Keep in mind that from an iPhone user’s perspective, there is no way to tell if it’s a new iMessage or a new SMS message in the inbox. You can’t tell that they are different until you open the chat.
“Apple’s going to support RCS next year, just wait for that!”
On Nov 16, Apple sent a 3 sentence statement to 9to5Mac saying that they are planning to support RCS. This would be great! Beeper has supported RCS since August. We’d immediately switch to using this for iPhone ↔ Android chats. Very few hard facts are available. It’s not clear if Apple’s RCS will support the same encryption protocol as Google’s RCS.
Just one year ago, Tim Cook had this to say about RCS: "I don't hear our users asking that we put a lot of energy in on that at this point. […] Buy your mom an iPhone.”
Long story short, I will believe it when I see it. Apple has a long history of claiming they will support an open standard, then failing to add support. In 2010, Steve Jobs promised that Apple ‘would make FaceTime an open industry standard’. That never happened. More recently, in 2021, Apple promised to open their Find My network to competitors like Tile. Instead, they’ve penalized Tile by additional warnings in front of their app.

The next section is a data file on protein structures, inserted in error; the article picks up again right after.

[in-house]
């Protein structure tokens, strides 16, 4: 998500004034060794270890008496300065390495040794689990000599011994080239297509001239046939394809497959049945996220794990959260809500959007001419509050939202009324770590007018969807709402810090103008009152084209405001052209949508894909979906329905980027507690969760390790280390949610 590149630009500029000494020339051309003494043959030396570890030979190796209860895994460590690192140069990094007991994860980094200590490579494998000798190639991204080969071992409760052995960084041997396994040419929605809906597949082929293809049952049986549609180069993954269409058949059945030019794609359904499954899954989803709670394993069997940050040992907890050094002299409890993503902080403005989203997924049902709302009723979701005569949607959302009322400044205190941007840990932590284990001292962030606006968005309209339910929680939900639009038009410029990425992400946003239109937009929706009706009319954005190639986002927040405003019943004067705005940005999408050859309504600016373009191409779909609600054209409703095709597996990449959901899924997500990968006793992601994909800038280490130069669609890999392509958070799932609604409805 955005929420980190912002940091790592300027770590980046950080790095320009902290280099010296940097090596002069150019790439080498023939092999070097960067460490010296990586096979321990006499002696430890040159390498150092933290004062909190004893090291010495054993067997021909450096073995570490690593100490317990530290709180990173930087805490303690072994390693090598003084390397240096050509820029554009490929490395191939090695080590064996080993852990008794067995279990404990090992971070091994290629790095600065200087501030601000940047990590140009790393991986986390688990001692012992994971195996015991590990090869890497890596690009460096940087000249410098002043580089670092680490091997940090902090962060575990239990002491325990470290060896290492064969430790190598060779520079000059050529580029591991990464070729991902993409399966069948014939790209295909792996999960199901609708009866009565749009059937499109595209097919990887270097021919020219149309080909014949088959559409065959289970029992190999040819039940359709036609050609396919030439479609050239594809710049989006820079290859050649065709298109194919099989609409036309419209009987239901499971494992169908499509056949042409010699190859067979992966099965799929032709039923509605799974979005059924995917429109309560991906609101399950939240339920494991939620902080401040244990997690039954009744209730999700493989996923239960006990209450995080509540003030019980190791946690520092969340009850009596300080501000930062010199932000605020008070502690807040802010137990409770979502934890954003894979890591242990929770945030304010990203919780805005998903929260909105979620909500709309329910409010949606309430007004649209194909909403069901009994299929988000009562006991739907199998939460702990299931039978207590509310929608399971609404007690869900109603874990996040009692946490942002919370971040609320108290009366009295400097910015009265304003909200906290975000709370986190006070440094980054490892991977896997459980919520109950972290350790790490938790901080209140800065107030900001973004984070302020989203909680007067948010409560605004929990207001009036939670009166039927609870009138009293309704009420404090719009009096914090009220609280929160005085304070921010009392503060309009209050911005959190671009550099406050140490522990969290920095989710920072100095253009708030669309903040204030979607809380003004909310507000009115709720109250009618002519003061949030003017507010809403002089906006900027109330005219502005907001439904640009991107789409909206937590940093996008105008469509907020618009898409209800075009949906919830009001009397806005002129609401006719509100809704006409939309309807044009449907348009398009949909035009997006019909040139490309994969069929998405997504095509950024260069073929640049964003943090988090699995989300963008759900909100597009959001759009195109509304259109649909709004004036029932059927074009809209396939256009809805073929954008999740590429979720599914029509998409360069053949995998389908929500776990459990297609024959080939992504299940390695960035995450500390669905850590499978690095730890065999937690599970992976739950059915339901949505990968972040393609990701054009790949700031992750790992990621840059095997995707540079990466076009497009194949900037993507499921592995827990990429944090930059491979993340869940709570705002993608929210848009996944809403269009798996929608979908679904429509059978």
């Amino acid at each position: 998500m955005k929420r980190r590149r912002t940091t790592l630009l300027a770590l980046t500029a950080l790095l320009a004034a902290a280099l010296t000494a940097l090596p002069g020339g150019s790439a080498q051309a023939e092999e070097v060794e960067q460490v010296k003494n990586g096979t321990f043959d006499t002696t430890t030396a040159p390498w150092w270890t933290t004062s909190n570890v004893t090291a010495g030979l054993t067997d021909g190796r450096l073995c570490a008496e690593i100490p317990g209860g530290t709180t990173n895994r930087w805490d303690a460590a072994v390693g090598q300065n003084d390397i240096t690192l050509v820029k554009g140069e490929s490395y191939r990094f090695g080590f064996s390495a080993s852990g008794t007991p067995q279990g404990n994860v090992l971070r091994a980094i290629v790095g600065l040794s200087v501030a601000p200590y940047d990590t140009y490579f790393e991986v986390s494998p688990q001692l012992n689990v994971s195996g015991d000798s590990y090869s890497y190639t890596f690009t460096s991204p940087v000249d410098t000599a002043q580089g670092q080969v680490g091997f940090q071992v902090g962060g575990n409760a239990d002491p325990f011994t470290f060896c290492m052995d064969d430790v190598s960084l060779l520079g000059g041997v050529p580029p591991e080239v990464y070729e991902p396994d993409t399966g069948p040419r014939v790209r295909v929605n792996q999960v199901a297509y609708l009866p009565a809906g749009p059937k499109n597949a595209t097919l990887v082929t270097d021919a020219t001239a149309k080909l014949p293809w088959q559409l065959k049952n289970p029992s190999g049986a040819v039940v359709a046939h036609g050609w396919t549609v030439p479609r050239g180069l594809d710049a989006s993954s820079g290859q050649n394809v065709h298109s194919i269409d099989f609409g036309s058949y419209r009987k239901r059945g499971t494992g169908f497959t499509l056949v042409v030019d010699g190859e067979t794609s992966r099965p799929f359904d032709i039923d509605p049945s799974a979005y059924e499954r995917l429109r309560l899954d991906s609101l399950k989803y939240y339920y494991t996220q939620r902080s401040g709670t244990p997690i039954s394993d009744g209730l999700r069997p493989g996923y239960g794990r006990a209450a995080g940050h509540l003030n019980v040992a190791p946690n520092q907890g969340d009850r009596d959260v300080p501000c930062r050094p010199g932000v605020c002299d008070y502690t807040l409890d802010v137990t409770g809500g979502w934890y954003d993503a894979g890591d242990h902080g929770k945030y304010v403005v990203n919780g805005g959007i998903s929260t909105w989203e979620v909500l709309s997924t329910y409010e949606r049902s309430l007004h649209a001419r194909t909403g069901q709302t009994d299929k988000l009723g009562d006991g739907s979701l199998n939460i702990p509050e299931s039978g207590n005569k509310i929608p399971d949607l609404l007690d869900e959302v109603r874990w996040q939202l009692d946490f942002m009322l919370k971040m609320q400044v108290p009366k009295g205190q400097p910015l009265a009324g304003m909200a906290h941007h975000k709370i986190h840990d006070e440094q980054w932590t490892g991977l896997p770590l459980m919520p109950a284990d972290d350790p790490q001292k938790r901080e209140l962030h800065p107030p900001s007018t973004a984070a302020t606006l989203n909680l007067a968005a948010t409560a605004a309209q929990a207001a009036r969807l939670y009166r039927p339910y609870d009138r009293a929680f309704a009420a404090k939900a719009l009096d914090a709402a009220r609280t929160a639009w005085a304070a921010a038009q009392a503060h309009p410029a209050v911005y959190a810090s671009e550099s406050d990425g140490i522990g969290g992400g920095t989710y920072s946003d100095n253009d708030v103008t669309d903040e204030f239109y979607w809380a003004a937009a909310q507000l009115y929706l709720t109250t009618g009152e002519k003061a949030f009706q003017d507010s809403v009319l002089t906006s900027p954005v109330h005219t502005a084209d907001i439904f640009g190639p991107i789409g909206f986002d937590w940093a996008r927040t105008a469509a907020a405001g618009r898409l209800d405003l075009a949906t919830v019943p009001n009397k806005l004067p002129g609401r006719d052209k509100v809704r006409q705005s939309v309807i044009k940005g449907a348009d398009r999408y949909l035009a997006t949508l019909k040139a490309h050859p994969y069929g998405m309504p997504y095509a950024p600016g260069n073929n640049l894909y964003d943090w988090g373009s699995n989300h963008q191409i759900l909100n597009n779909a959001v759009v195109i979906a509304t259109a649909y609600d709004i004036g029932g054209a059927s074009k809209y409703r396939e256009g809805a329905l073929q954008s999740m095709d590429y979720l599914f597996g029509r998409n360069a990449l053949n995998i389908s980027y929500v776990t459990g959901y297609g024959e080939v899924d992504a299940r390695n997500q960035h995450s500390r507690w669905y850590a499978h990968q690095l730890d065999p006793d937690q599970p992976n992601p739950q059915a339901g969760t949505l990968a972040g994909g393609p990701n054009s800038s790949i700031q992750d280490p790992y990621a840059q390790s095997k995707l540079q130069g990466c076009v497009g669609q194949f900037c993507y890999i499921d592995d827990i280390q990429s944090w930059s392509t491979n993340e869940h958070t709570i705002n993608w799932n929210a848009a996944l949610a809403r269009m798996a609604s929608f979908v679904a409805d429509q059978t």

Beeper Mini has a working solution to this problem today. Why should iPhone customers and Android users have to wait for Apple to adopt RCS? What if their implementation is delayed? What if they cancel it?
“Apple is within their rights to run iMessage how they see fit”
This might be true if Apple was a small company. But they aren’t. They control more than 50% of the US smartphone market, and lock customers into using Apple’s official app for texting (which, in the US, sadly, is the default way people communicate). Large companies that dominate their industry must follow a different set of rules that govern fair competition, harm to consumers and barriers to innovation. We are not experts in antitrust law, but Apple’s actions have already caught the attention of US Congress and the Department of Justice.
“But you guys are making money off Apple’s servers!”
We stopped charging for Beeper Mini on Dec 11, and Beeper Cloud has always been free to use. Additionally, Beeper Mini users chat with paying Apple customers on the other side of the conversation! If Apple proposed some way for us to reimburse them for the (minuscule) infrastructure costs of enabling paying iPhone customers to text Android users, we’d be happy to comply with that.
Our preference is to charge for our app because it allows us to align our interests with those of our customers, compared with ‘free’ apps that do questionable things with user data to make money.
At this stage, Apple’s actions to block Beeper Mini look increasingly hard for Apple to defend. The only potential reason Apple has left is that they might make less money selling iPhones if iMessage were available on Android. Some Apple folks have admitted that ‘iMessage on Android would simply serve to remove an obstacle to iPhone families giving their kids Android phones’. Our hope is that Apple has more faith in their overall product offering than to think that people buy iPhones just to get a blue bubble.